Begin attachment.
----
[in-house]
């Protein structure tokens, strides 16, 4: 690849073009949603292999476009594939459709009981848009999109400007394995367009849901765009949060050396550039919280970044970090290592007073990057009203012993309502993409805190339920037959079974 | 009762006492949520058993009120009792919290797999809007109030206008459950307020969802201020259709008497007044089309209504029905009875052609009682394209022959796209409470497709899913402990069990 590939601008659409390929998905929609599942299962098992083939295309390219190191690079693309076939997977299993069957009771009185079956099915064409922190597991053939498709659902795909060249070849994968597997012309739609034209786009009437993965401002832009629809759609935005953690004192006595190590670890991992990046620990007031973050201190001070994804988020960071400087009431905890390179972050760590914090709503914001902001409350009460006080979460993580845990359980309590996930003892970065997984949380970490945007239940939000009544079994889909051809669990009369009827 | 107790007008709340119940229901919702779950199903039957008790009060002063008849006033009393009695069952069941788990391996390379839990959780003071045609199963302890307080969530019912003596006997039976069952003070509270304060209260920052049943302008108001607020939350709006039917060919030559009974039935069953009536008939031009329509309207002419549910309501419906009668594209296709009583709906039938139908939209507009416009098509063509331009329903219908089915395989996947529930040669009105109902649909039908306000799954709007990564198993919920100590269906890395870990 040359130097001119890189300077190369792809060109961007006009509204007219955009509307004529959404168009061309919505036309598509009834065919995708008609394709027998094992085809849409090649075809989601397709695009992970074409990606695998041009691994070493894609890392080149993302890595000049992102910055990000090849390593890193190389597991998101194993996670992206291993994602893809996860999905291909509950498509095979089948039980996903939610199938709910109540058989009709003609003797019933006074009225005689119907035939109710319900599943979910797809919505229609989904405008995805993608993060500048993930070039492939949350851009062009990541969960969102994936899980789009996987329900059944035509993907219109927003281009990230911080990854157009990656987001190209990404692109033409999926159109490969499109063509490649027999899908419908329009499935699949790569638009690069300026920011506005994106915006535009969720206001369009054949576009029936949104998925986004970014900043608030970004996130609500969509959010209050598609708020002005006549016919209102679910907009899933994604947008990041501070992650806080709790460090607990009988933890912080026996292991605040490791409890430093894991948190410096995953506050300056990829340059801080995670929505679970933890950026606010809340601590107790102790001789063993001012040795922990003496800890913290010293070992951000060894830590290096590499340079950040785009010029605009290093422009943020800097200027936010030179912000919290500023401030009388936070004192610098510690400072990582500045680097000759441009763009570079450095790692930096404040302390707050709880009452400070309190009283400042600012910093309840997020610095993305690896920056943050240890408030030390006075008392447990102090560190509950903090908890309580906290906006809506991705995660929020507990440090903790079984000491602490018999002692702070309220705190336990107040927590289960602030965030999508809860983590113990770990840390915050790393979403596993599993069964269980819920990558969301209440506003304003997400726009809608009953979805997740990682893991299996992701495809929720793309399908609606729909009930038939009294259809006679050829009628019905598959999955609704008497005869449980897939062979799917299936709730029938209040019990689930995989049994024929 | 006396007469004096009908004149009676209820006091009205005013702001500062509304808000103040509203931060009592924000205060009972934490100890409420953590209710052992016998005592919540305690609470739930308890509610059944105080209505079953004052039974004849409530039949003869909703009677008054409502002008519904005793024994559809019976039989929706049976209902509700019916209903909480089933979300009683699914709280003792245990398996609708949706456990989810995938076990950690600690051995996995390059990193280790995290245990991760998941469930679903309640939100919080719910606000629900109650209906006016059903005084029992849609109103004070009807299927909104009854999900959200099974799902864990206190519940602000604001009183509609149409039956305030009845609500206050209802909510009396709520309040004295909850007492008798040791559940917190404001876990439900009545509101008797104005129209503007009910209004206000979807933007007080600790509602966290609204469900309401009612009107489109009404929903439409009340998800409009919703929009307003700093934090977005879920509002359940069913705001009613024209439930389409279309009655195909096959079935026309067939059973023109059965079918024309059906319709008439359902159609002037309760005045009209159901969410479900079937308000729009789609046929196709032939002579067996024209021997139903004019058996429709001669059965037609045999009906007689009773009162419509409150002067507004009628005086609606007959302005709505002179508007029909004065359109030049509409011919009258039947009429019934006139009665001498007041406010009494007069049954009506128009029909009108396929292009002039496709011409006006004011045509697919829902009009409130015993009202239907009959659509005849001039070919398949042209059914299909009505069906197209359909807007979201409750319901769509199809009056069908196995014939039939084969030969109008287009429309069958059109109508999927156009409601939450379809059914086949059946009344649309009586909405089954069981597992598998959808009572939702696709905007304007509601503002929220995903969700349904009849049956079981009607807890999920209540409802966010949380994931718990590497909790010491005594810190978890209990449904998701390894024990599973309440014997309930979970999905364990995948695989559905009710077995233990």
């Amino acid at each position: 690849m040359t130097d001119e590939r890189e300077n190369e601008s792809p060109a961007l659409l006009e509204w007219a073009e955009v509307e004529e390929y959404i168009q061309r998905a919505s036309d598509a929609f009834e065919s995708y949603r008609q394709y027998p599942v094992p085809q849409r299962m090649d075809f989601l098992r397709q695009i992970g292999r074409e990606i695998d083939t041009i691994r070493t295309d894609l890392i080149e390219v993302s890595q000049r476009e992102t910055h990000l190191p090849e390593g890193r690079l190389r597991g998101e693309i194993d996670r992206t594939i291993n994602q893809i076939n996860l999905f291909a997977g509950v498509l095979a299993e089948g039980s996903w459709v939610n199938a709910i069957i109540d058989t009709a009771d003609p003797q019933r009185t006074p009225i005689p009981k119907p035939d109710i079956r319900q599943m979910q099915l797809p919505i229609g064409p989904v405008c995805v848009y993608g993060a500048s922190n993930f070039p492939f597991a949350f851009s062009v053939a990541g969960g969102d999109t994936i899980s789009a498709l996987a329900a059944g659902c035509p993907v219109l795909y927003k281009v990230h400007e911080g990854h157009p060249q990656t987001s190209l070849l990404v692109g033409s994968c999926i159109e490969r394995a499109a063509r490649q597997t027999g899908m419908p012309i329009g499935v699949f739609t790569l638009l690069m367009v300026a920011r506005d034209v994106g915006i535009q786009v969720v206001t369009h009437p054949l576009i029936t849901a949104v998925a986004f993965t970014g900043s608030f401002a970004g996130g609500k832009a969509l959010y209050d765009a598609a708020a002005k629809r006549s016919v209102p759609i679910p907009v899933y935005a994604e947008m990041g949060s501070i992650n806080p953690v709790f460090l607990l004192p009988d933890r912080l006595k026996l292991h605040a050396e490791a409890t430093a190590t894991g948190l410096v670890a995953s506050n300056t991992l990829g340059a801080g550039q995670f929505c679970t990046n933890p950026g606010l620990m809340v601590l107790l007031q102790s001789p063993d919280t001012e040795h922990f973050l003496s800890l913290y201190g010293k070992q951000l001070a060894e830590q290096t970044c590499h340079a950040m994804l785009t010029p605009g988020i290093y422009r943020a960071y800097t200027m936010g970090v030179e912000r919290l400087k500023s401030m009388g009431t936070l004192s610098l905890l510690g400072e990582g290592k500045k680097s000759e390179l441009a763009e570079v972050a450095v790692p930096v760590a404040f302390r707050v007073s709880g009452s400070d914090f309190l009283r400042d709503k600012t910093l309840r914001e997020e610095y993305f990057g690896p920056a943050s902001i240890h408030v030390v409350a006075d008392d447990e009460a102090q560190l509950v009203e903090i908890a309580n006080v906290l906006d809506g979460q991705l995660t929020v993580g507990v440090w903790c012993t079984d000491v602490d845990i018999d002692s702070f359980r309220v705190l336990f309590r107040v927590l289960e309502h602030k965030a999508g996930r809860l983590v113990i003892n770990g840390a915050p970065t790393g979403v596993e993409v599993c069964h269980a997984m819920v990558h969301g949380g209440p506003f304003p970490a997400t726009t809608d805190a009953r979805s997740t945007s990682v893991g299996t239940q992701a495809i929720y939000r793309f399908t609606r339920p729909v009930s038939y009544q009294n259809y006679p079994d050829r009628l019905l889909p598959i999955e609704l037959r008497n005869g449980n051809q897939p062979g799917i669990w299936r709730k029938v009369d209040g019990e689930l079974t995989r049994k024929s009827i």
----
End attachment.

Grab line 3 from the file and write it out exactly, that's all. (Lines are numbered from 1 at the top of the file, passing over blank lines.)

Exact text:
């Amino acid at each position: 690849m040359t130097d001119e590939r890189e300077n190369e601008s792809p060109a961007l659409l006009e509204w007219a073009e955009v509307e004529e390929y959404i168009q061309r998905a919505s036309d598509a929609f009834e065919s995708y949603r008609q394709y027998p599942v094992p085809q849409r299962m090649d075809f989601l098992r397709q695009i992970g292999r074409e990606i695998d083939t041009i691994r070493t295309d894609l890392i080149e390219v993302s890595q000049r476009e992102t910055h990000l190191p090849e390593g890193r690079l190389r597991g998101e693309i194993d996670r992206t594939i291993n994602q893809i076939n996860l999905f291909a997977g509950v498509l095979a299993e089948g039980s996903w459709v939610n199938a709910i069957i109540d058989t009709a009771d003609p003797q019933r009185t006074p009225i005689p009981k119907p035939d109710i079956r319900q599943m979910q099915l797809p919505i229609g064409p989904v405008c995805v848009y993608g993060a500048s922190n993930f070039p492939f597991a949350f851009s062009v053939a990541g969960g969102d999109t994936i899980s789009a498709l996987a329900a059944g659902c035509p993907v219109l795909y927003k281009v990230h400007e911080g990854h157009p060249q990656t987001s190209l070849l990404v692109g033409s994968c999926i159109e490969r394995a499109a063509r490649q597997t027999g899908m419908p012309i329009g499935v699949f739609t790569l638009l690069m367009v300026a920011r506005d034209v994106g915006i535009q786009v969720v206001t369009h009437p054949l576009i029936t849901a949104v998925a986004f993965t970014g900043s608030f401002a970004g996130g609500k832009a969509l959010y209050d765009a598609a708020a002005k629809r006549s016919v209102p759609i679910p907009v899933y935005a994604e947008m990041g949060s501070i992650n806080p953690v709790f460090l607990l004192p009988d933890r912080l006595k026996l292991h605040a050396e490791a409890t430093a190590t894991g948190l410096v670890a995953s506050n300056t991992l990829g340059a801080g550039q995670f929505c679970t990046n933890p950026g606010l620990m809340v601590l107790l007031q102790s001789p063993d919280t001012e040795h922990f973050l003496s800890l913290y201190g010293k070992q951000l001070a060894e830590q290096t970044c590499h340079a950040m994804l785009t010029p605009g988020i290093y422009r943020a960071y800097t200027m936010g970090v030179e912000r919290l400087k500023s401030m009388g009431t936070l004192s610098l905890l510690g400072e990582g290592k500045k680097s000759e390179l441009a763009e570079v972050a450095v790692p930096v760590a404040f302390r707050v007073s709880g009452s400070d914090f309190l009283r400042d709503k600012t910093l309840r914001e997020e610095y993305f990057g690896p920056a943050s902001i240890h408030v030390v409350a006075d008392d447990e009460a102090q560190l509950v009203e903090i908890a309580n006080v906290l906006d809506g979460q991705l995660t929020v993580g507990v440090w903790c012993t079984d000491v602490d845990i018999d002692s702070f359980r309220v705190l336990f309590r107040v927590l289960e309502h602030k965030a999508g996930r809860l983590v113990i003892n770990g840390a915050p970065t790393g979403v596993e993409v599993c069964h269980a997984m819920v990558h969301g949380g209440p506003f304003p970490a997400t726009t809608d805190a009953r979805s997740t945007s990682v893991g299996t239940q992701a495809i929720y939000r793309f399908t609606r339920p729909v009930s038939y009544q009294n259809y006679p079994d050829r009628l019905l889909p598959i999955e609704l037959r008497n005869g449980n051809q897939p062979g799917i669990w299936r709730k029938v009369d209040g019990e689930l079974t995989r049994k024929s009827i």